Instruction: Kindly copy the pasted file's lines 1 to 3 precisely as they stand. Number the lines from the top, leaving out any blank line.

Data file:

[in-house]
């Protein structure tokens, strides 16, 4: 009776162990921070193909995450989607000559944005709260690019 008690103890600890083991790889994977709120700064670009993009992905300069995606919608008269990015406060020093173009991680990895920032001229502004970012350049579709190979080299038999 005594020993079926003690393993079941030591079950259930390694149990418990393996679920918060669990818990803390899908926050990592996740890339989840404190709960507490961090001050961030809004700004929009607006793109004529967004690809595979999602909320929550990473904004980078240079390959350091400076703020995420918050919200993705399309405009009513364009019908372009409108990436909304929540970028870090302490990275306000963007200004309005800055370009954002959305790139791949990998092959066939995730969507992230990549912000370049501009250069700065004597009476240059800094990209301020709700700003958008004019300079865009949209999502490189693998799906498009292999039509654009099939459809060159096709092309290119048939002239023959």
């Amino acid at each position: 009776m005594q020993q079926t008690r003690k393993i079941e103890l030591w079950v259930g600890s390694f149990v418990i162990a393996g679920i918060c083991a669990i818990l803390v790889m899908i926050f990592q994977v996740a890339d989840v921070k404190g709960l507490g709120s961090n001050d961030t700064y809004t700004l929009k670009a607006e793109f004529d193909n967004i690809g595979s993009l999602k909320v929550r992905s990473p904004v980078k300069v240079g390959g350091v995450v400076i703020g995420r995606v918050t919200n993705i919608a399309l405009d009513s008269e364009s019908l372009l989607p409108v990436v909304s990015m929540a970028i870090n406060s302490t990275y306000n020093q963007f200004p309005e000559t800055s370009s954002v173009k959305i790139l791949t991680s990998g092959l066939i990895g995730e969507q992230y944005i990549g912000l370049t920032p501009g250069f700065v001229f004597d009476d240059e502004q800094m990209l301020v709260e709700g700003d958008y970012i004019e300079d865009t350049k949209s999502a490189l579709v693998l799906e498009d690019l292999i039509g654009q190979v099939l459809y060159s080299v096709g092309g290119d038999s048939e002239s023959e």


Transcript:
[in-house]
């Protein structure tokens, strides 16, 4: 009776162990921070193909995450989607000559944005709260690019 008690103890600890083991790889994977709120700064670009993009992905300069995606919608008269990015406060020093173009991680990895920032001229502004970012350049579709190979080299038999 005594020993079926003690393993079941030591079950259930390694149990418990393996679920918060669990818990803390899908926050990592996740890339989840404190709960507490961090001050961030809004700004929009607006793109004529967004690809595979999602909320929550990473904004980078240079390959350091400076703020995420918050919200993705399309405009009513364009019908372009409108990436909304929540970028870090302490990275306000963007200004309005800055370009954002959305790139791949990998092959066939995730969507992230990549912000370049501009250069700065004597009476240059800094990209301020709700700003958008004019300079865009949209999502490189693998799906498009292999039509654009099939459809060159096709092309290119048939002239023959």
């Amino acid at each position: 009776m005594q020993q079926t008690r003690k393993i079941e103890l030591w079950v259930g600890s390694f149990v418990i162990a393996g679920i918060c083991a669990i818990l803390v790889m899908i926050f990592q994977v996740a890339d989840v921070k404190g709960l507490g709120s961090n001050d961030t700064y809004t700004l929009k670009a607006e793109f004529d193909n967004i690809g595979s993009l999602k909320v929550r992905s990473p904004v980078k300069v240079g390959g350091v995450v400076i703020g995420r995606v918050t919200n993705i919608a399309l405009d009513s008269e364009s019908l372009l989607p409108v990436v909304s990015m929540a970028i870090n406060s302490t990275y306000n020093q963007f200004p309005e000559t800055s370009s954002v173009k959305i790139l791949t991680s990998g092959l066939i990895g995730e969507q992230y944005i990549g912000l370049t920032p501009g250069f700065v001229f004597d009476d240059e502004q800094m990209l301020v709260e709700g700003d958008y970012i004019e300079d865009t350049k949209s999502a490189l579709v693998l799906e498009d690019l292999i039509g654009q190979v099939l459809y060159s080299v096709g092309g290119d038999s048939e002239s023959e």